Nathaniel claims to have selected Nine to Five (1980) for this week’s #HMWYBS because it stars Jane Fonda and Lily Tomlin, who have reunited for a new Netflix series. With all due respect to Fonda and Tomlin (neither of whom is doing her best work in this particular film), I will point out the obvious: The real and abiding reason to revisit the movie is that it also stars Dolly Parton as the tormented secretary Doralee Rhodes, in one of the greatest comedy performances by a country singer making her film debut of all time. (Don’t act like it isn’t.)
Nine to Five is one of a few films that I watched over and over again as a child (the others include Mary Poppins and The Many Adventures of Winnie the Pooh), and I honestly couldn’t tell you how many times I have seen it. A hundred? A thousand? Seriously, it is like counting the number of times I have eaten macaroni and cheese.
I knew when it came time to select a “best shot” that I would do the Internet the service of selecting something featuring Dolly Parton. The only real question I have had to ask myself is… which one?
My Best Shot
Finally, I settled on a shot from the scene when our heroines flee the hospital with what they think is Mr. Hart’s dead body in the trunk of Violet’s car. People tend to remember these three characters as best friends, but scenes like this one remind us that their friendship is actually young and not invulnerable to the kinds of disagreeing and finger-pointing that plague us all. Whose fault is it that Mr. Hart is dead? What will they do with the body?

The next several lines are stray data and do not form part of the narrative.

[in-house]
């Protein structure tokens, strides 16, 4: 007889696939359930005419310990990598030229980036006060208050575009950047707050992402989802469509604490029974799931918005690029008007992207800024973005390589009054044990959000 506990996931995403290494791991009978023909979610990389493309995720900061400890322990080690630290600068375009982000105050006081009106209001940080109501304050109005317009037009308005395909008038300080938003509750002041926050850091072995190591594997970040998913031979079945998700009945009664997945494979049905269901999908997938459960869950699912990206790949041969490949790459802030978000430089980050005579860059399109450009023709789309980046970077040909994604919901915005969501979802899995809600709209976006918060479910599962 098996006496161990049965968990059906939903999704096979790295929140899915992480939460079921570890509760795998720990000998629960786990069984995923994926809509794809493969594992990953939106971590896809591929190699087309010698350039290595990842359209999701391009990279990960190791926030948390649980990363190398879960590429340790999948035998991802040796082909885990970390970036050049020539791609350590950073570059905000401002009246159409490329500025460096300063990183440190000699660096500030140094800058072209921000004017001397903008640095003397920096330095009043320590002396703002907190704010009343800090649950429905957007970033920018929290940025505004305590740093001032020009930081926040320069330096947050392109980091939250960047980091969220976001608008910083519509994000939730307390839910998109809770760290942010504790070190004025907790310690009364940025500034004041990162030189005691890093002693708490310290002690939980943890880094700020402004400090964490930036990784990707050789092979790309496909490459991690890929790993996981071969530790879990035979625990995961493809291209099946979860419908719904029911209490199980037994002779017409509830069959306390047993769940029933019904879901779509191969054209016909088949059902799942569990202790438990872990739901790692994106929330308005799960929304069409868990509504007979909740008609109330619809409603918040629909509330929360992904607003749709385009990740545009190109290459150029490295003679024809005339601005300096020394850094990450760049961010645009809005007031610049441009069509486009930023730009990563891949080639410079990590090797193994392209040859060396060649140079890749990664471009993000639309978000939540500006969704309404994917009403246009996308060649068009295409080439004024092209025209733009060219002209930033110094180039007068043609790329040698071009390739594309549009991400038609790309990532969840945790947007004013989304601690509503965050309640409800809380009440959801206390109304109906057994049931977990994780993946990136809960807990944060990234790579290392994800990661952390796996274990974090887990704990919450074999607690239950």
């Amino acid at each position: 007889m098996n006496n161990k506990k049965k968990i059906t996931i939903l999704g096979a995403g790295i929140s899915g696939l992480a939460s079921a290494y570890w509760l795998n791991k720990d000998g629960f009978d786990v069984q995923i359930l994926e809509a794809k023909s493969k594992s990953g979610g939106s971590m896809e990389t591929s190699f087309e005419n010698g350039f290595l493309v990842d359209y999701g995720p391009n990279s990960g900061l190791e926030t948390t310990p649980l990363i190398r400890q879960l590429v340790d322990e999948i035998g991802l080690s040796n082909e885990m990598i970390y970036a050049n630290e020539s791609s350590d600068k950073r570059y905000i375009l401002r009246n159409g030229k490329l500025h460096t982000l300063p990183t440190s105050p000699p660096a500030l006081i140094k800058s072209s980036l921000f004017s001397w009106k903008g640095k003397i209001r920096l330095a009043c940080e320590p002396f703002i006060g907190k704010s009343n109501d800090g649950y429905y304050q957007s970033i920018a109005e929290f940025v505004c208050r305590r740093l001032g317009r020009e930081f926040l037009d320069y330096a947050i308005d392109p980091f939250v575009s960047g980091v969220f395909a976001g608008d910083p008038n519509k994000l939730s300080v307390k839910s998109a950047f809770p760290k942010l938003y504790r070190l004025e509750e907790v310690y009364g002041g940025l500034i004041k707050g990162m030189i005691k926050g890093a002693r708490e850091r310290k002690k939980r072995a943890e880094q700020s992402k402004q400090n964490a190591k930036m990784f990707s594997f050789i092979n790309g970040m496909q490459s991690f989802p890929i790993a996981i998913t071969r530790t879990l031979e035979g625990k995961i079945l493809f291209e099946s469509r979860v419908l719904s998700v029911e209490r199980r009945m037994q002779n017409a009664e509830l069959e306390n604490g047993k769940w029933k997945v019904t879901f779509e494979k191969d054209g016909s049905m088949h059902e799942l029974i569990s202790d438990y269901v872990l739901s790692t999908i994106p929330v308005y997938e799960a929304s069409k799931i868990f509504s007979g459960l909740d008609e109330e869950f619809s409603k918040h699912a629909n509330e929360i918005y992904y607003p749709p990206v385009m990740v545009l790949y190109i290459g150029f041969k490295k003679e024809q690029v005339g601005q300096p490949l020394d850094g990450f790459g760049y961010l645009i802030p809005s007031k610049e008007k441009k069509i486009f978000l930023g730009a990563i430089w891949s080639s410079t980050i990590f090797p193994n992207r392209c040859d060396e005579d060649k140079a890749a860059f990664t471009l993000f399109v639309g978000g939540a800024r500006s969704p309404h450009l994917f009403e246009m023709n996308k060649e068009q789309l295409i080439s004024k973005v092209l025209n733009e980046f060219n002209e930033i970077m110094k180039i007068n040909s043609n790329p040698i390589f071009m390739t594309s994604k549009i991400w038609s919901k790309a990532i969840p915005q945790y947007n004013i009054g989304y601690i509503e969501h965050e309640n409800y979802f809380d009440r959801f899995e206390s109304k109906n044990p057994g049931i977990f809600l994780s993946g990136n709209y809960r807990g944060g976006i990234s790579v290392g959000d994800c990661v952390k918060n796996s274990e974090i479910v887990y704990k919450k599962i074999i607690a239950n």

The shot arranges the characters from the least to the most implicated in the murder, which also means the least to the most fed up with their job. Judy and Doralee face each other, debating how they might rationalize their involvement in Mr. Hart’s death, while Violet stares forward with her steely resolve to dispose of the body. The street lights illuminating their faces and shoulders evoke a kind of noir aesthetic that conveys the characters’ anxieties while also allowing the director, Colin Higgins, to gently play on the conventions of the thriller.
One thing I admire about Nine to Five is that it gives each of its leads a roughly equal chance to shine. Double Oscar winner Fonda organized the movie, but she takes the least memorable role, virtually daring Tomlin and Parton to steal the film out from under her. (Parton succeeds.) The three actresses share a number of shots, but this one does a particularly good job of letting them act beside, rather than on top of, one another. In this respect, I think it offers some helpful insight into what makes the overall film work as well as it does. Imagine folding this image into thirds. Fonda’s naive housewife, Parton’s lasso-throwing secretary, and Tomlin’s hard-working widow would each get their own section. They are all doing their own thing, existing at times in their own movies, but at Nine to Five‘s brightest moments they come harmoniously together, their characters distinct and all in clear focus.
But still, it is Dolly sitting squarely in the middle of the frame.